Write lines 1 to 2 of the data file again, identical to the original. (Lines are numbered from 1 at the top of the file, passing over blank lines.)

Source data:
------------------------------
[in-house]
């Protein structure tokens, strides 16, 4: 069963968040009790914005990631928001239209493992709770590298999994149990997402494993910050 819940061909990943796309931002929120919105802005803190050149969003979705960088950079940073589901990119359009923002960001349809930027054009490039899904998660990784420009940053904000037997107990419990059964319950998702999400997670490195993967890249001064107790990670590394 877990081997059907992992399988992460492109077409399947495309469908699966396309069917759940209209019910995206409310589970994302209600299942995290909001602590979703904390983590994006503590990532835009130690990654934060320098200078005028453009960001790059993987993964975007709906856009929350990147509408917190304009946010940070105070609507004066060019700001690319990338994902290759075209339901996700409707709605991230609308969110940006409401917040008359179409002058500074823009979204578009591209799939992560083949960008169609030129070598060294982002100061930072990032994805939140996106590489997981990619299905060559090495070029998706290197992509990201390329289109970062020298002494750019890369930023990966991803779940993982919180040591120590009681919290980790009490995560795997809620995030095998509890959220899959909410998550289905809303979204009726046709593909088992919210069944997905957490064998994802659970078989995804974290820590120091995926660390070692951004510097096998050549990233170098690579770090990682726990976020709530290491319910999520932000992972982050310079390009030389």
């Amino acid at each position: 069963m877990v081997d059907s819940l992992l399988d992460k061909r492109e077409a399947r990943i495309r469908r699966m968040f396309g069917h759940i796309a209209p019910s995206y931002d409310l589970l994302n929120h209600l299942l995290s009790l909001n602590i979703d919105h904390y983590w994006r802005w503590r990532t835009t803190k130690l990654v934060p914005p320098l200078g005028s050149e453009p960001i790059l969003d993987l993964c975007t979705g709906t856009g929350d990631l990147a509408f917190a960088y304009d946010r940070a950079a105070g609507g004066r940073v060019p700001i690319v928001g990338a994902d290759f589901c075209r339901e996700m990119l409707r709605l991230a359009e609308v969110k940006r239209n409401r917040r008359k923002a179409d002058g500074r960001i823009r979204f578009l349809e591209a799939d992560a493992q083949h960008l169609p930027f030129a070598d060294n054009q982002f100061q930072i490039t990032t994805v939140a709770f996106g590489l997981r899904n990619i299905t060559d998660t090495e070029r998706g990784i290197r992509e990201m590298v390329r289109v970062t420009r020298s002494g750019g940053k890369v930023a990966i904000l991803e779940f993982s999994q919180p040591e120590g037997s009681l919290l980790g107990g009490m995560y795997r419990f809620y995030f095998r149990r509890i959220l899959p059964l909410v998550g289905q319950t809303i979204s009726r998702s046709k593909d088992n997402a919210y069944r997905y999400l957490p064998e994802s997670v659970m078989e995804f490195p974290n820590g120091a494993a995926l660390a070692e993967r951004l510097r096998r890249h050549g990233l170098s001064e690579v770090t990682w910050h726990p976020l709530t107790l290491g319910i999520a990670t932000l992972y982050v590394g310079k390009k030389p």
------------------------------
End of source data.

[in-house]
């Protein structure tokens, strides 16, 4: 069963968040009790914005990631928001239209493992709770590298999994149990997402494993910050 819940061909990943796309931002929120919105802005803190050149969003979705960088950079940073589901990119359009923002960001349809930027054009490039899904998660990784420009940053904000037997107990419990059964319950998702999400997670490195993967890249001064107790990670590394 877990081997059907992992399988992460492109077409399947495309469908699966396309069917759940209209019910995206409310589970994302209600299942995290909001602590979703904390983590994006503590990532835009130690990654934060320098200078005028453009960001790059993987993964975007709906856009929350990147509408917190304009946010940070105070609507004066060019700001690319990338994902290759075209339901996700409707709605991230609308969110940006409401917040008359179409002058500074823009979204578009591209799939992560083949960008169609030129070598060294982002100061930072990032994805939140996106590489997981990619299905060559090495070029998706290197992509990201390329289109970062020298002494750019890369930023990966991803779940993982919180040591120590009681919290980790009490995560795997809620995030095998509890959220899959909410998550289905809303979204009726046709593909088992919210069944997905957490064998994802659970078989995804974290820590120091995926660390070692951004510097096998050549990233170098690579770090990682726990976020709530290491319910999520932000992972982050310079390009030389």